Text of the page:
A MONTH after losing a class action in the Queensland Supreme Court, farmers who allege a leading seeds business sold them sorghum seed contaminated with the weed shattercane are appealing the decision.
Lawyers from agribusiness legal specialists Creevey Russell said while they were disappointed with the outcome in the long running Mallonland and ME and JL Nitschke v Advanta Seeds court dispute, first lodged in 2017 in relations to allegations from 2010 and 2014 there was enough in the findings to leave them heartened about the appeal.
An appeal was always likely, with Creevey Russell principal Dan Creevey quoted after the finding as saying the company would be open to taking the matter all the way to the High Court.
The allegations centre on Advanta's MR43 sorghum variety, which it was said contained the weed shattercane which is particularly difficult to eradicate.
Farmers from Queensland and northern NSW participated in the class action.
After expressing satisfaction at the Supreme Court finding dismissing the action, Advanta Seeds management declined to comment on the appeal, saying they could not speak about the matter while it was in front of the courts.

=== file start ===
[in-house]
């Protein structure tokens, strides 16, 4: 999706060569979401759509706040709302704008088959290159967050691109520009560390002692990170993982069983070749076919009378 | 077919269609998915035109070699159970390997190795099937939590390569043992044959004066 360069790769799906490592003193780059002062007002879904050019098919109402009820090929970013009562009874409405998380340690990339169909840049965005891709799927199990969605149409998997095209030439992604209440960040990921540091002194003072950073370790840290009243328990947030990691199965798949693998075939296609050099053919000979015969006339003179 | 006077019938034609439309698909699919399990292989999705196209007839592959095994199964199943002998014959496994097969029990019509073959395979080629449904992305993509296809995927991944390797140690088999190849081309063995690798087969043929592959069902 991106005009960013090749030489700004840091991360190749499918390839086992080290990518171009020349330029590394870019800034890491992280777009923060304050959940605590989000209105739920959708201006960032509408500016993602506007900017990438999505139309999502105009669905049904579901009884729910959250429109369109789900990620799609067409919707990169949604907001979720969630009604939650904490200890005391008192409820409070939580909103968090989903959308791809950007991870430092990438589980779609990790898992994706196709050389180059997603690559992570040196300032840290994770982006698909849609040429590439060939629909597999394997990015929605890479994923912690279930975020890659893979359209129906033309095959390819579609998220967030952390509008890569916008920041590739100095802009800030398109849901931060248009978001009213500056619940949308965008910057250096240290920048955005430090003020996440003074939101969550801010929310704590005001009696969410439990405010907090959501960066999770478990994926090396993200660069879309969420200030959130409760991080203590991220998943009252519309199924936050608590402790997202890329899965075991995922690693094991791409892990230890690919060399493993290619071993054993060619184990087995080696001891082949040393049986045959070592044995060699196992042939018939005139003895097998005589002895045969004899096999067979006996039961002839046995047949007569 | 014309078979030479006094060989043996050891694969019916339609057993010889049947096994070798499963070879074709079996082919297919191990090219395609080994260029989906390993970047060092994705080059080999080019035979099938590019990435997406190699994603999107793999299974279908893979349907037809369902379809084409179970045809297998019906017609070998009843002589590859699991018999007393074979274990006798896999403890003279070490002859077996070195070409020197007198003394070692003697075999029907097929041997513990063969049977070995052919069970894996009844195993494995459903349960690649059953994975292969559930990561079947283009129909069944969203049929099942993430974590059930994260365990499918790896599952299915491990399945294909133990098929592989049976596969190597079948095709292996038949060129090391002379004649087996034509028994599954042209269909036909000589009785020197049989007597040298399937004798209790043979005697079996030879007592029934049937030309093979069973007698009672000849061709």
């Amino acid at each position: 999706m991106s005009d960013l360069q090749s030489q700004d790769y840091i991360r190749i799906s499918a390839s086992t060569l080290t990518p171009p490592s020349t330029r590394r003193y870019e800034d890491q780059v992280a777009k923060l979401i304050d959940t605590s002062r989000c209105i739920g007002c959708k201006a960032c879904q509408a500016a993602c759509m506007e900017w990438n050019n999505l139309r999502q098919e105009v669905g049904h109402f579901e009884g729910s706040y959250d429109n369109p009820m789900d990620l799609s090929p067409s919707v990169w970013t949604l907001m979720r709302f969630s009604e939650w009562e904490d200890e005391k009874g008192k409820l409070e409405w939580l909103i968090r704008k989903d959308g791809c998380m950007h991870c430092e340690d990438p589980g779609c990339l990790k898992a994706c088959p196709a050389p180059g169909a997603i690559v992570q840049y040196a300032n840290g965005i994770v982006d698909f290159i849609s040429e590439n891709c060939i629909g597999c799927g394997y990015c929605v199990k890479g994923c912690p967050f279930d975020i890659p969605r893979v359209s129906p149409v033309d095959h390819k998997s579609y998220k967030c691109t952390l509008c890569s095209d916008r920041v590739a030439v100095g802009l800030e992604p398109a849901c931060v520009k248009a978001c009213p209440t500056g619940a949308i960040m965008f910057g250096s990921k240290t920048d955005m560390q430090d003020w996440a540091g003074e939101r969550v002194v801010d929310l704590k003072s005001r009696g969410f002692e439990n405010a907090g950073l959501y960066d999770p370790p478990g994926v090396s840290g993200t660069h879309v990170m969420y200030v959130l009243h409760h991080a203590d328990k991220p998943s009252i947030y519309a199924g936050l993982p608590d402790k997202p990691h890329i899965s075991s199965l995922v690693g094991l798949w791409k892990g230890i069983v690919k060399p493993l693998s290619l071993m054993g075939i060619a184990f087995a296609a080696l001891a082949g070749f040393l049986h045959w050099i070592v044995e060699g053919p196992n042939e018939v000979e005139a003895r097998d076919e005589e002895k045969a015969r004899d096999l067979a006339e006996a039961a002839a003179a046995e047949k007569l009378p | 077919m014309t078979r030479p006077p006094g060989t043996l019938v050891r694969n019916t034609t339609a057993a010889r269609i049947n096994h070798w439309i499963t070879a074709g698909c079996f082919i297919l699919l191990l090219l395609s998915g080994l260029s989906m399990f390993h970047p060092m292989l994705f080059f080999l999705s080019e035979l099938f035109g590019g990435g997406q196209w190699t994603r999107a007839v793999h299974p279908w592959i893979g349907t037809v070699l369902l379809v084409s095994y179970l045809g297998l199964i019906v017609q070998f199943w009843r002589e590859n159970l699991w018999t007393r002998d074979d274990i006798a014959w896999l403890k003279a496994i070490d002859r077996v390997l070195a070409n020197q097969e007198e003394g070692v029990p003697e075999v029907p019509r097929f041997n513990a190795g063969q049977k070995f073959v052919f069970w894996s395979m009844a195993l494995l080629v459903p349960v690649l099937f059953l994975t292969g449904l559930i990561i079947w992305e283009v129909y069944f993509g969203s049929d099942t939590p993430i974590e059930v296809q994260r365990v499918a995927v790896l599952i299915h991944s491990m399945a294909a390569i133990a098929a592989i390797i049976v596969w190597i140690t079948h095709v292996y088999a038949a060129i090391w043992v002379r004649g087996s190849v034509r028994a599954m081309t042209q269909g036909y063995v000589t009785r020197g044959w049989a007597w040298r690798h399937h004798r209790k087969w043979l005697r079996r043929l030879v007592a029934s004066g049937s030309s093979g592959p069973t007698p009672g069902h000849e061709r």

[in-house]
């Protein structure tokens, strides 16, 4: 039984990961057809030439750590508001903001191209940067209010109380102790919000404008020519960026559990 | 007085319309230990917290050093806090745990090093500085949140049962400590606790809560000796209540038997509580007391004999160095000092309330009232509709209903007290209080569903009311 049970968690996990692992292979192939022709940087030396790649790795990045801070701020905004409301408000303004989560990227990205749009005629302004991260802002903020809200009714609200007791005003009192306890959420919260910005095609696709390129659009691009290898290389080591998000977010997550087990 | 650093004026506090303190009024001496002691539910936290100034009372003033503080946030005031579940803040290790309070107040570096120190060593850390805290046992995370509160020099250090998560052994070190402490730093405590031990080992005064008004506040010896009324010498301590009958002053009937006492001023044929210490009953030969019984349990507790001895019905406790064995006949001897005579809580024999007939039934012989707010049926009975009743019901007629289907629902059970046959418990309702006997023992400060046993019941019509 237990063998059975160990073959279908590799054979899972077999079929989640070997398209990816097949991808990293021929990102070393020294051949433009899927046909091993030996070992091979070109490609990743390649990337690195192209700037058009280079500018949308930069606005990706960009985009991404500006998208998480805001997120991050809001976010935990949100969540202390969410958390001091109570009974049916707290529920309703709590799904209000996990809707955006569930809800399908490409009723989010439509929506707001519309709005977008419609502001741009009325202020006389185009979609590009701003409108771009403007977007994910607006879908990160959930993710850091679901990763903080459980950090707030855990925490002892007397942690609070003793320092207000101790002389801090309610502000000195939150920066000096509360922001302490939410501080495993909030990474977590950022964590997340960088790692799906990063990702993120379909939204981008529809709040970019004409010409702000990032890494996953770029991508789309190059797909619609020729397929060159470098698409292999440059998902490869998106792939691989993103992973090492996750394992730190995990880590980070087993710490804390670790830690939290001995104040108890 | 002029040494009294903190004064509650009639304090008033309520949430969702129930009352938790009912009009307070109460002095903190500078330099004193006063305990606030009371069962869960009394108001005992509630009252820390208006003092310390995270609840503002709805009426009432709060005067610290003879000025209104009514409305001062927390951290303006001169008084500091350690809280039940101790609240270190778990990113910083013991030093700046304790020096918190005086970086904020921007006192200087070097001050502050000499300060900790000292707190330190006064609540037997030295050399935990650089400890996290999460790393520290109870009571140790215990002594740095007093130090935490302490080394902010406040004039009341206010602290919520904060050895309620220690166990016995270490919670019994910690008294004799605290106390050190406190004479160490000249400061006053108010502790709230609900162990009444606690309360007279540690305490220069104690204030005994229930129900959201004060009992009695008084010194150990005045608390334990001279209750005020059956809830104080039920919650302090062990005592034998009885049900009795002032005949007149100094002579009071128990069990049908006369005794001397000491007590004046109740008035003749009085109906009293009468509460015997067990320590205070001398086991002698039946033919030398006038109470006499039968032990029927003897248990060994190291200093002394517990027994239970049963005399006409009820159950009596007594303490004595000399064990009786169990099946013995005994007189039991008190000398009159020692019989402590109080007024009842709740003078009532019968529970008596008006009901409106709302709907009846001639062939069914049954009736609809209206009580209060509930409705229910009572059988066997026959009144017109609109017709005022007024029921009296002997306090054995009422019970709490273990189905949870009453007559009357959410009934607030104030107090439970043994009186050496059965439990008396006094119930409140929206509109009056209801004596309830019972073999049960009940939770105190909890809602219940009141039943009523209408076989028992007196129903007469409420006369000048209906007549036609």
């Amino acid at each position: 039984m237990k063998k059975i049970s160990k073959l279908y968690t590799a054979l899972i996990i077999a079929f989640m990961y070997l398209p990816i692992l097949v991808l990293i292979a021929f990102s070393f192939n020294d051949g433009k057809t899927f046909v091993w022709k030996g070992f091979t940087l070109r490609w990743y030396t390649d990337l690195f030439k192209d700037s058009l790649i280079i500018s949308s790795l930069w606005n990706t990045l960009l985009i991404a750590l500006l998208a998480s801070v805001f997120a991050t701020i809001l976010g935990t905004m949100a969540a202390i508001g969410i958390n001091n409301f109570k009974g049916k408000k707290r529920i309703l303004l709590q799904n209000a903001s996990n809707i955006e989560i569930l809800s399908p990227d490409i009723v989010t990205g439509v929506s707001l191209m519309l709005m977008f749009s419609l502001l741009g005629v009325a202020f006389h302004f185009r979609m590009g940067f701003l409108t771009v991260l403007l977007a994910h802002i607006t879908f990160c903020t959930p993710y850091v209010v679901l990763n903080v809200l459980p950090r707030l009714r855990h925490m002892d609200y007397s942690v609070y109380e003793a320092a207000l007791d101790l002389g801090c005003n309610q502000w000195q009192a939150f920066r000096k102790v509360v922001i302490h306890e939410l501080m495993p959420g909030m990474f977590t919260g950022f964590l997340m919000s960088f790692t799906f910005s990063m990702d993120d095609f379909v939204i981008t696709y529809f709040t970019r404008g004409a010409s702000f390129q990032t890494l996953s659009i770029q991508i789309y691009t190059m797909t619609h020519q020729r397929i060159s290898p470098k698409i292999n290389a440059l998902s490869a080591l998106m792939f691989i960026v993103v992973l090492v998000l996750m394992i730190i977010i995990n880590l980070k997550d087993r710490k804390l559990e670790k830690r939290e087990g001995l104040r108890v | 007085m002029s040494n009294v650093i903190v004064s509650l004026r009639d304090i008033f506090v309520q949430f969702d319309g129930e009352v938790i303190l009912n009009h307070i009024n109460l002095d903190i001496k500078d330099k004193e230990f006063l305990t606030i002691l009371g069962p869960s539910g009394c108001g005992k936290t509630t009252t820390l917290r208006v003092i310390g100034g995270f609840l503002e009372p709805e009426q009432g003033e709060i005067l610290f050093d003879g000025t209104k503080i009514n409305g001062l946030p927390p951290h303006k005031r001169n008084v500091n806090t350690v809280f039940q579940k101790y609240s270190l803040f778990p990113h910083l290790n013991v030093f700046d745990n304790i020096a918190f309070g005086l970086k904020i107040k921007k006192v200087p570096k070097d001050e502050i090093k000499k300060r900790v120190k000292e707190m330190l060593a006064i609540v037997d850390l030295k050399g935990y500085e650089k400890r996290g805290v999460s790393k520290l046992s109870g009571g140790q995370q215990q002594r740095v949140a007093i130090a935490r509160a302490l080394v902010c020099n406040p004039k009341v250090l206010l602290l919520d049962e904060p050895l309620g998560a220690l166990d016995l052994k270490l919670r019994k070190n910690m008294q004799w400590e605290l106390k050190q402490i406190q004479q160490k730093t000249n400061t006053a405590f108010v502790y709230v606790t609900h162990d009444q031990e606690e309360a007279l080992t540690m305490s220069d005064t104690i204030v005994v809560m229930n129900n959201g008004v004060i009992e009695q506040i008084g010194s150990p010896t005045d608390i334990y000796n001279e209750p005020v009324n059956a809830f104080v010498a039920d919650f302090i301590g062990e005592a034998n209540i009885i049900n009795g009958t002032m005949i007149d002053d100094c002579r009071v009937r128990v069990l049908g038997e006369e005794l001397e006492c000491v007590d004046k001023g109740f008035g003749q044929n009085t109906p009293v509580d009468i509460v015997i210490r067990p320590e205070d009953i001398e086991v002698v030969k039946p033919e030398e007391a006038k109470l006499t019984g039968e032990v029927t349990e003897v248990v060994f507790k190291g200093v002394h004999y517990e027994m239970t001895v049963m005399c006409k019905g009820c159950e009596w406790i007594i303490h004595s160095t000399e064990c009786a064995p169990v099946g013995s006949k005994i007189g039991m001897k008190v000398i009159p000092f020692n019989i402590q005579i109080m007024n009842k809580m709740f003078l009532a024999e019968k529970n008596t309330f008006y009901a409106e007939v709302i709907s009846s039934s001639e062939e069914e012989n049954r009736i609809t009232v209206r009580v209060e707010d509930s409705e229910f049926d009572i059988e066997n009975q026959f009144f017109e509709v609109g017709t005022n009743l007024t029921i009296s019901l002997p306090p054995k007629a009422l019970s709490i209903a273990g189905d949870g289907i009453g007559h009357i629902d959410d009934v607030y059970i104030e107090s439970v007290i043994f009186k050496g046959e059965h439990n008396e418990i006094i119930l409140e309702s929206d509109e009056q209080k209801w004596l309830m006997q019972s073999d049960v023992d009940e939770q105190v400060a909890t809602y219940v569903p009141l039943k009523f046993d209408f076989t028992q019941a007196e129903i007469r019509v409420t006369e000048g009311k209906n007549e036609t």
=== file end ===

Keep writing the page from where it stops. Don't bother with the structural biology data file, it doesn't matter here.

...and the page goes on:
Advanta representatives, however, did seek to clarify a point in a release from Creevey Russell, describing shattercane as a 'noxious' weed, saying it had never been classified in this manner by either the Queensland department of agriculture or the NSW department of primary industries.
Mr Creevey said a key point in the appeal would be seeking to prove that Advanta had a duty of care to its grower customers.
In the initial ruling the judge found that Advanta's duty of care was negated by a disclaimer he found to have been marked on bags of Advanta seed bought by farmers in 2010.
However, the Creevey Russell team will contend that the bags did not have a clearly marked disclaimer and even if they did it should not negate all responsibility.
Mr Creevey said it was heartening in the findings that the judge ruled in favour of the growers on a number of issues, such as the fact economic damage did occur due to the seed contamination.
"We remain optimistic as to our chances of successfully appealing the case and finally obtaining some deserved compensation for these farmers," he said.